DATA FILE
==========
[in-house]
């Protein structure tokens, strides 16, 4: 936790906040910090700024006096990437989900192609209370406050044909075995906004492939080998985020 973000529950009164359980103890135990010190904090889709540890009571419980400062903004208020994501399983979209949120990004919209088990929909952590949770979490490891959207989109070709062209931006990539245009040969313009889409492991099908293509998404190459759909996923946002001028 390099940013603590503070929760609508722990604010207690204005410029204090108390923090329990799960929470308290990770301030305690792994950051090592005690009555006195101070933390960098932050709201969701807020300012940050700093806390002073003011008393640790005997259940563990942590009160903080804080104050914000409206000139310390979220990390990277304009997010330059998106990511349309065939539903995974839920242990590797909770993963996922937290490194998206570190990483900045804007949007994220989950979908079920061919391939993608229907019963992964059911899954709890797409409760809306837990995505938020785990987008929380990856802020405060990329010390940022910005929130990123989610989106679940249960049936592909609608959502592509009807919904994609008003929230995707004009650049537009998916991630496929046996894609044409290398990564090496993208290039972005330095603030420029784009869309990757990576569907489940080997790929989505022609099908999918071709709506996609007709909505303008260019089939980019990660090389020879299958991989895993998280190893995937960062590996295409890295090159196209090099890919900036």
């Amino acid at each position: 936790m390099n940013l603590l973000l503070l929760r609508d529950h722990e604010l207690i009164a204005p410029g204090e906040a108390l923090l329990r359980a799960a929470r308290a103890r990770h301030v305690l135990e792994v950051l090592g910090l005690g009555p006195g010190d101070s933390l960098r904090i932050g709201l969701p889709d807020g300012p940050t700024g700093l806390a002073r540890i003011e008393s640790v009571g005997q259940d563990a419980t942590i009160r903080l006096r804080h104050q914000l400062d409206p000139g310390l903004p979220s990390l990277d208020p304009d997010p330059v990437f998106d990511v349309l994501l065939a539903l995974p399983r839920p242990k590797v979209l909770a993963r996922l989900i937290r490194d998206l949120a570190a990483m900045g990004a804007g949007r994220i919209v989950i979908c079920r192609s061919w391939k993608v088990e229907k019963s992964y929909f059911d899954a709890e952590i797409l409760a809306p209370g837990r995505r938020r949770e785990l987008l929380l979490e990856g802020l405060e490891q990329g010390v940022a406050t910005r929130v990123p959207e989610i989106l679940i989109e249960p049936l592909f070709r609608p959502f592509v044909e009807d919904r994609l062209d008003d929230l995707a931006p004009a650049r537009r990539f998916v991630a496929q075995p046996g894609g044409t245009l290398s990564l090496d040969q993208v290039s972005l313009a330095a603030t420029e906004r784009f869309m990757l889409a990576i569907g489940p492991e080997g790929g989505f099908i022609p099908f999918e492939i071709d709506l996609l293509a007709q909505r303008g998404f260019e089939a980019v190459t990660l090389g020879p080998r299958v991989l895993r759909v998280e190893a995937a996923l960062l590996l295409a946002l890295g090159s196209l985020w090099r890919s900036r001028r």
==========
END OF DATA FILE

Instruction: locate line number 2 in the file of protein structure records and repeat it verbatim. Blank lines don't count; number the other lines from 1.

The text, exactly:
């Protein structure tokens, strides 16, 4: 936790906040910090700024006096990437989900192609209370406050044909075995906004492939080998985020 973000529950009164359980103890135990010190904090889709540890009571419980400062903004208020994501399983979209949120990004919209088990929909952590949770979490490891959207989109070709062209931006990539245009040969313009889409492991099908293509998404190459759909996923946002001028 390099940013603590503070929760609508722990604010207690204005410029204090108390923090329990799960929470308290990770301030305690792994950051090592005690009555006195101070933390960098932050709201969701807020300012940050700093806390002073003011008393640790005997259940563990942590009160903080804080104050914000409206000139310390979220990390990277304009997010330059998106990511349309065939539903995974839920242990590797909770993963996922937290490194998206570190990483900045804007949007994220989950979908079920061919391939993608229907019963992964059911899954709890797409409760809306837990995505938020785990987008929380990856802020405060990329010390940022910005929130990123989610989106679940249960049936592909609608959502592509009807919904994609008003929230995707004009650049537009998916991630496929046996894609044409290398990564090496993208290039972005330095603030420029784009869309990757990576569907489940080997790929989505022609099908999918071709709506996609007709909505303008260019089939980019990660090389020879299958991989895993998280190893995937960062590996295409890295090159196209090099890919900036």